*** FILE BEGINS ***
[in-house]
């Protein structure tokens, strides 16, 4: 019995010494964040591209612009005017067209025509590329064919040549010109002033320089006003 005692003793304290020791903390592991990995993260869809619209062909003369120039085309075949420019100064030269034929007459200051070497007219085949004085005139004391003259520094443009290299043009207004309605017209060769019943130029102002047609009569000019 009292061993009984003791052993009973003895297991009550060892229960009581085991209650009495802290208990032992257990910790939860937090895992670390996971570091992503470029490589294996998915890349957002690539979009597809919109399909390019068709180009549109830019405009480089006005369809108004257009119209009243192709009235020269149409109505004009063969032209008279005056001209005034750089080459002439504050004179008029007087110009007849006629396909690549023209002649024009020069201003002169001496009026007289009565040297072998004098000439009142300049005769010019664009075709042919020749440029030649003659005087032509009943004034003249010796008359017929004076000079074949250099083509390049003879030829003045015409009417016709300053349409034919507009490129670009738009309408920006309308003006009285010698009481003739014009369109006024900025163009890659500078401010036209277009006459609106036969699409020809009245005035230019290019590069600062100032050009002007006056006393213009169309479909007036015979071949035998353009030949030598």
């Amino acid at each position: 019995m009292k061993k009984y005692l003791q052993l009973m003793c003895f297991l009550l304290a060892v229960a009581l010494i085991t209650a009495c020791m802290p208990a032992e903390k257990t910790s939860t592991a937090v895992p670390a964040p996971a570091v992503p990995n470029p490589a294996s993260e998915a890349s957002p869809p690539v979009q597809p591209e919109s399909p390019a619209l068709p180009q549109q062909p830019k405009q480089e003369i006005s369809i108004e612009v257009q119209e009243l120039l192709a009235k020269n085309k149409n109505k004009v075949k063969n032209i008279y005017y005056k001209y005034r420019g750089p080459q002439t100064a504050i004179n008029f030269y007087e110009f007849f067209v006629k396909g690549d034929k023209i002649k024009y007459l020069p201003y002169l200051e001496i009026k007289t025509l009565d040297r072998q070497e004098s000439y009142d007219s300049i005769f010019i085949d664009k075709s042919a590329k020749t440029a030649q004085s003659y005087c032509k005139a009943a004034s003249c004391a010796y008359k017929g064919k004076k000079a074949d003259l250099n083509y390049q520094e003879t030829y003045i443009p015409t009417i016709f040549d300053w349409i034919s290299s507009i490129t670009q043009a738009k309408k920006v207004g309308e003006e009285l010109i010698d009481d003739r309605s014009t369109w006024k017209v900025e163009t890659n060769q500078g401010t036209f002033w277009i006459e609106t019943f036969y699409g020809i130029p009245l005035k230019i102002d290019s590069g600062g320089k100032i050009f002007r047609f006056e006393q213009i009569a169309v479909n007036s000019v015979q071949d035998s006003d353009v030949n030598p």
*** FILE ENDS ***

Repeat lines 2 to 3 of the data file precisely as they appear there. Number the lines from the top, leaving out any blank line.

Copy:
């Protein structure tokens, strides 16, 4: 019995010494964040591209612009005017067209025509590329064919040549010109002033320089006003 005692003793304290020791903390592991990995993260869809619209062909003369120039085309075949420019100064030269034929007459200051070497007219085949004085005139004391003259520094443009290299043009207004309605017209060769019943130029102002047609009569000019 009292061993009984003791052993009973003895297991009550060892229960009581085991209650009495802290208990032992257990910790939860937090895992670390996971570091992503470029490589294996998915890349957002690539979009597809919109399909390019068709180009549109830019405009480089006005369809108004257009119209009243192709009235020269149409109505004009063969032209008279005056001209005034750089080459002439504050004179008029007087110009007849006629396909690549023209002649024009020069201003002169001496009026007289009565040297072998004098000439009142300049005769010019664009075709042919020749440029030649003659005087032509009943004034003249010796008359017929004076000079074949250099083509390049003879030829003045015409009417016709300053349409034919507009490129670009738009309408920006309308003006009285010698009481003739014009369109006024900025163009890659500078401010036209277009006459609106036969699409020809009245005035230019290019590069600062100032050009002007006056006393213009169309479909007036015979071949035998353009030949030598």
């Amino acid at each position: 019995m009292k061993k009984y005692l003791q052993l009973m003793c003895f297991l009550l304290a060892v229960a009581l010494i085991t209650a009495c020791m802290p208990a032992e903390k257990t910790s939860t592991a937090v895992p670390a964040p996971a570091v992503p990995n470029p490589a294996s993260e998915a890349s957002p869809p690539v979009q597809p591209e919109s399909p390019a619209l068709p180009q549109q062909p830019k405009q480089e003369i006005s369809i108004e612009v257009q119209e009243l120039l192709a009235k020269n085309k149409n109505k004009v075949k063969n032209i008279y005017y005056k001209y005034r420019g750089p080459q002439t100064a504050i004179n008029f030269y007087e110009f007849f067209v006629k396909g690549d034929k023209i002649k024009y007459l020069p201003y002169l200051e001496i009026k007289t025509l009565d040297r072998q070497e004098s000439y009142d007219s300049i005769f010019i085949d664009k075709s042919a590329k020749t440029a030649q004085s003659y005087c032509k005139a009943a004034s003249c004391a010796y008359k017929g064919k004076k000079a074949d003259l250099n083509y390049q520094e003879t030829y003045i443009p015409t009417i016709f040549d300053w349409i034919s290299s507009i490129t670009q043009a738009k309408k920006v207004g309308e003006e009285l010109i010698d009481d003739r309605s014009t369109w006024k017209v900025e163009t890659n060769q500078g401010t036209f002033w277009i006459e609106t019943f036969y699409g020809i130029p009245l005035k230019i102002d290019s590069g600062g320089k100032i050009f002007r047609f006056e006393q213009i009569a169309v479909n007036s000019v015979q071949d035998s006003d353009v030949n030598p």